The Madness of Mashariki, having received a vision from the High Priest of Madness that its first life was ending, and it had to go North, readied itself to move out. When the white men came back with a cough syrup, which they prescribed to Shaka to drink every morning and evening, it started packing its clothes. When the white men demanded a piece of the Zulu kingdom for the “syrup of youth,” and when Shaka signed it away without a thought, the Madness carried out its suitcase and walked out. The white men went away laughing at the foolishness of Shaka. He had sold his kingdom for a cough syrup.

The starvation in the land caused by the “Nandi grieving decree” was unbearable. As was the bloodshed and the anger of the hungry men. Even the warriors were exhausted. One evening, Shaka’s fed-up half-brothers snuck up on him at his royal kraal after the soldiers had gone out on patrol. They struck and stabbed him countless times.

The King cried out: “Brothers, Uqala ngamanzi, impupu ungakayigayi, you will not rule. The swallows will do that. You will end through killing one another.”

As the sun set on the east side of the South, Shaka’s body was dumped into an empty grain pit and filled up with stones. The great mad man from the east side of the South, King Shaka of the Zulu, fell, and his kingdom with him.

The Royal Madness of Mashariki, left with 3 lives, made its way upstream. To the east side of North.

The Second Life

Somewhere between dawn and dusk, not too long after The Royal Madness was born, in a province that lay on the east side of the North, Haile Wolde of Qwara District, a Christian nobleman, got himself a wife from the upper nobility.

“The union will be good. Her name is Attitegeb, a member of the noble family.” the nobleman was told.

Attitegeb became with the child soon after and gave birth to a boy called Kassa. But their marriage broke up, and the couple divorced. Attitegeb moved back with her son to her province in Gondar. To a community that cared little for Christian women whose marriages ended up in divorce.

As is the way of the world, Kassa’s father died. His family split all his wealth up, leaving nothing for Kassa or his mother. Attitegeb, who had now fallen from glory, and into the pit of poverty, started selling worm killers (kosso) in the market. Along with ridicule, Kassa suffered great bullying and teasing from the Gondar boys. This was partly because of their poverty, partly because of his handsome appearance which caused jealousy, and partly because while playing, he won at everything, wrestling, running. But mostly because of his claims:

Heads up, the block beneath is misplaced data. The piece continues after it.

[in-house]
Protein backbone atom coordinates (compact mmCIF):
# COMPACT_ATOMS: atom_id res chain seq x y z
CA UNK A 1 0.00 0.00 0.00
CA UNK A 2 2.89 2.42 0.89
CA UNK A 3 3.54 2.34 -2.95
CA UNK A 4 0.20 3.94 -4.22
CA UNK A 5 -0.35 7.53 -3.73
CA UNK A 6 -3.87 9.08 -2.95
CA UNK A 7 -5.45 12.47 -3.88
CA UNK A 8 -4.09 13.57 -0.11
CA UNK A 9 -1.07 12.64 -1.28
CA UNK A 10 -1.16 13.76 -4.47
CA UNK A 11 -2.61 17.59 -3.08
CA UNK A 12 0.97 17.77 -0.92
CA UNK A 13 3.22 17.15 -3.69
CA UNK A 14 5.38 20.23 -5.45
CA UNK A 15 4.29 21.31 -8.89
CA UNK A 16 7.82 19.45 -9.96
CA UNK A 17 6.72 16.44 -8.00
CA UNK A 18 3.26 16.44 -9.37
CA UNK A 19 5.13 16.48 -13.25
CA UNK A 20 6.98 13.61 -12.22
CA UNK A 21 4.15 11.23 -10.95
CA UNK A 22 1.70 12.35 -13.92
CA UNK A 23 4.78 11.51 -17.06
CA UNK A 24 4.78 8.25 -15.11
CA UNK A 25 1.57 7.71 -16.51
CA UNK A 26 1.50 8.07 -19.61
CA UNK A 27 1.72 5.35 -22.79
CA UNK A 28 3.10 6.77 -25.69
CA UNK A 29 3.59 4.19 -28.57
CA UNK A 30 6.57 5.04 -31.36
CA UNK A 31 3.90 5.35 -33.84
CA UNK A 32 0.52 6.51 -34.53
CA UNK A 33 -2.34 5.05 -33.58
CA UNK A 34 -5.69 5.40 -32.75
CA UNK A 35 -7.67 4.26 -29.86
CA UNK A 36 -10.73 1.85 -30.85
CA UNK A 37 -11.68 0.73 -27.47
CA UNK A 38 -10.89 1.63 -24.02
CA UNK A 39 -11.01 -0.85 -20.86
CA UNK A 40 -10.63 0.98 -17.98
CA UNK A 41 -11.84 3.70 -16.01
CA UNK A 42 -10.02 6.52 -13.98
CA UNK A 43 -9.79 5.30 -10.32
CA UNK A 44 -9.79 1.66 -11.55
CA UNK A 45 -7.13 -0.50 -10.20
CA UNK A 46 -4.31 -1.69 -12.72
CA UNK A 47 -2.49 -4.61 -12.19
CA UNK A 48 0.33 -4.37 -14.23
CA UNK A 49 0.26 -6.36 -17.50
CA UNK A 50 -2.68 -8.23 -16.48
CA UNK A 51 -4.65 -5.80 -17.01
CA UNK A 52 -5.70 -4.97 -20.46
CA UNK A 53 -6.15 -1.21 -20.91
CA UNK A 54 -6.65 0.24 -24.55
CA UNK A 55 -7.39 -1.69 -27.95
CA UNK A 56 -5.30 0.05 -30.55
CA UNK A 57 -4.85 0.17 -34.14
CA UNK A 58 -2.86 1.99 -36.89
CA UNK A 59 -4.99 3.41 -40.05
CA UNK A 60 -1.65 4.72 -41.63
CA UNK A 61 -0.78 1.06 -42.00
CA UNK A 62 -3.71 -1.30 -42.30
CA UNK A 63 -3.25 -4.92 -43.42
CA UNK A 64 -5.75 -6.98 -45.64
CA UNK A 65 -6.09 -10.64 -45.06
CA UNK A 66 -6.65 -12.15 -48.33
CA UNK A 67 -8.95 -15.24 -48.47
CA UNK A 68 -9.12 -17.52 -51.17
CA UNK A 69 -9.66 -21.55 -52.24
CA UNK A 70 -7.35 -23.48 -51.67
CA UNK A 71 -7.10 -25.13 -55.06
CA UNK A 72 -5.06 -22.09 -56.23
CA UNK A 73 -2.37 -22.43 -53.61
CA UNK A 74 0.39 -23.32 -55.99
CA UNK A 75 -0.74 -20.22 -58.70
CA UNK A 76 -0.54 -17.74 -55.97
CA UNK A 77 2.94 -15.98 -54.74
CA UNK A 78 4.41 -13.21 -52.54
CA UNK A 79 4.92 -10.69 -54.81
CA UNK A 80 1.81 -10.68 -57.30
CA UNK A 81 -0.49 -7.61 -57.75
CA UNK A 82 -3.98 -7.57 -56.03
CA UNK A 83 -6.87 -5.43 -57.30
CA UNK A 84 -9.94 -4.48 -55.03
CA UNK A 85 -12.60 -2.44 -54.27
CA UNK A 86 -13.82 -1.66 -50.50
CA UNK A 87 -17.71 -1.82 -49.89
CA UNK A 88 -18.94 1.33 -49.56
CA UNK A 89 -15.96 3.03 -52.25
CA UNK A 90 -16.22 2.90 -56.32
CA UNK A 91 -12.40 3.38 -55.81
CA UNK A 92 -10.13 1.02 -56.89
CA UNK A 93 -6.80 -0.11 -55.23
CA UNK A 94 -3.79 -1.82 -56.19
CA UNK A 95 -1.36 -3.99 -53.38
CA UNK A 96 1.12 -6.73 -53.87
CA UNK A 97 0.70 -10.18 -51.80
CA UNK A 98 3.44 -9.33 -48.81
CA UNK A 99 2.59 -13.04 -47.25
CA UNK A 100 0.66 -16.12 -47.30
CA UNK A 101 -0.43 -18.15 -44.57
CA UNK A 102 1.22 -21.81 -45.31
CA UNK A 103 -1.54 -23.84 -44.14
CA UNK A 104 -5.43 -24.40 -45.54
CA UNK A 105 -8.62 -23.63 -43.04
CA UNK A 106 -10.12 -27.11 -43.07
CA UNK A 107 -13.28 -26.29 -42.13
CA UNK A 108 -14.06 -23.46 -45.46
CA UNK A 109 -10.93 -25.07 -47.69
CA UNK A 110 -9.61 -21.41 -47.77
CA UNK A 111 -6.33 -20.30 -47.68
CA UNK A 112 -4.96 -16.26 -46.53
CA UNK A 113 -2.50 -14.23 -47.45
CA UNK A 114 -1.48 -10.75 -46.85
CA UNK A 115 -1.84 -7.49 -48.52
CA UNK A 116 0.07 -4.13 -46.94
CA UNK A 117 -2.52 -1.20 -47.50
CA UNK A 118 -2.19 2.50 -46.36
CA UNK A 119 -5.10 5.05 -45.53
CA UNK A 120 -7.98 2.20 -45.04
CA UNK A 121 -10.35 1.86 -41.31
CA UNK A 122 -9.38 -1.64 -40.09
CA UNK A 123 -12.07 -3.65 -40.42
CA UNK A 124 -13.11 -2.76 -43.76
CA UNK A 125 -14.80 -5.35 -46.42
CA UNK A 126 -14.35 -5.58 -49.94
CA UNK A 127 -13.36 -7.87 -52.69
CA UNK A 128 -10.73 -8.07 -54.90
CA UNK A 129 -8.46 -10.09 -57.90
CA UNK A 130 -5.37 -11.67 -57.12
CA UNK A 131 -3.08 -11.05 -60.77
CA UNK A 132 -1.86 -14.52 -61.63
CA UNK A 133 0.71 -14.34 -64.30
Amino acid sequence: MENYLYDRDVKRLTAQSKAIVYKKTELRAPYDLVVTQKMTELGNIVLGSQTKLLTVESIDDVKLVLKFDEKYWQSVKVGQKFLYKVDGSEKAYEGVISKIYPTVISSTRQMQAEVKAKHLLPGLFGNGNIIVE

“My father was a rich nobleman, a governor. My mother too comes from a noble family. I am royalty. And a monk prophesied to my mother before I was born that one day, I will rule the whole of Ethiopia.”

“Haha, is that why your father chased you both away with nothing? And if you are a noble, why is your mother selling kosso? Look at this Kosso seller’s son,” the village boys would jeer.

“You can tell us nothing. You are so diha. Kosso seller’s son! Kosso seller’s son!” they’d chant. This insult against his mother, he neither forgave nor forgot.

As with all children everywhere, whether or not their mothers sold kosso, the boy Kassa grew up. Albeit angry and bitter. The High Priest of Madness saw him, noted his potential, and saved him for later. His time was soon to come.

Despite being properly poor, Attitegeb was still conveniently Christian. To give her son a chance, she sent Kassa to live with his uncle, who took him to a monastery. The monks taught him the bible from Genesis to Revelation. He learned European history and read Shakespeare. When he tired of reading about white people, he studied the techniques of his own people’s warfare. He became a well-educated man and was on his way to becoming a Christian nobleman—just as his father had been—when the Madness of Mashariki reached him in the North.

It arrived the same night bandits attacked the monastery. When he saw his classmates being killed, but as he ran, he was no longer one. He went back to his uncle, possessed. He gave up his books, his Bible, his Shakespeare and became a shifta. From then on, he waylaid and stole from the rich men in Qwara and shared out the spoils with the poor. Because of this, he gained a massive following. Kassa was yet to reveal his straits of insanity, so the Royal Madness of Mashariki took the time to unpack, unwind and rejuvenate. The last days with Shaka had been exhausting.

Empress Menen, ruler of Gondar, Kassa’s home province, wasn’t impressed with his robin hood deeds. She worried that Kassa, who now had an army and had captured other provinces, broken them into districts, and appointed personal governors, would look homeward, turn on her and gain Gondar. She gave him her granddaughter, Tewabech, as a wife, for security.